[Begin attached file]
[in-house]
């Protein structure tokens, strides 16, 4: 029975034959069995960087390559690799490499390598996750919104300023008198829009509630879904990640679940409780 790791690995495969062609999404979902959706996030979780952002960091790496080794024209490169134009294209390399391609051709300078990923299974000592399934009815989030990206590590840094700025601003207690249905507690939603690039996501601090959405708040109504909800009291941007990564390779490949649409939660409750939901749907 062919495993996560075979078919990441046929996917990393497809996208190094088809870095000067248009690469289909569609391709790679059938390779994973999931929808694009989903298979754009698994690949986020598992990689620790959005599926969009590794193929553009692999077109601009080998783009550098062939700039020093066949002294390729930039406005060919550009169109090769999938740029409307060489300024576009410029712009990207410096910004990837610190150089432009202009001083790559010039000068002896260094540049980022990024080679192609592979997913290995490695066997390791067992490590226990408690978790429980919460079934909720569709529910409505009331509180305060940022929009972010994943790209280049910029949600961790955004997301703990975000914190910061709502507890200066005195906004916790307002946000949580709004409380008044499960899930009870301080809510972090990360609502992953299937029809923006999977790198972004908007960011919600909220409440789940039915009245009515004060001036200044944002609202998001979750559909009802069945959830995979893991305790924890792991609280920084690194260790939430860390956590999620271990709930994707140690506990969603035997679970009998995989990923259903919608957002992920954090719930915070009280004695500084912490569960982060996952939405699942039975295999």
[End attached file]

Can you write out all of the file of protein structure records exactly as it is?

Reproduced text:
[in-house]
């Protein structure tokens, strides 16, 4: 029975034959069995960087390559690799490499390598996750919104300023008198829009509630879904990640679940409780 790791690995495969062609999404979902959706996030979780952002960091790496080794024209490169134009294209390399391609051709300078990923299974000592399934009815989030990206590590840094700025601003207690249905507690939603690039996501601090959405708040109504909800009291941007990564390779490949649409939660409750939901749907 062919495993996560075979078919990441046929996917990393497809996208190094088809870095000067248009690469289909569609391709790679059938390779994973999931929808694009989903298979754009698994690949986020598992990689620790959005599926969009590794193929553009692999077109601009080998783009550098062939700039020093066949002294390729930039406005060919550009169109090769999938740029409307060489300024576009410029712009990207410096910004990837610190150089432009202009001083790559010039000068002896260094540049980022990024080679192609592979997913290995490695066997390791067992490590226990408690978790429980919460079934909720569709529910409505009331509180305060940022929009972010994943790209280049910029949600961790955004997301703990975000914190910061709502507890200066005195906004916790307002946000949580709004409380008044499960899930009870301080809510972090990360609502992953299937029809923006999977790198972004908007960011919600909220409440789940039915009245009515004060001036200044944002609202998001979750559909009802069945959830995979893991305790924890792991609280920084690194260790939430860390956590999620271990709930994707140690506990969603035997679970009998995989990923259903919608957002992920954090719930915070009280004695500084912490569960982060996952939405699942039975295999």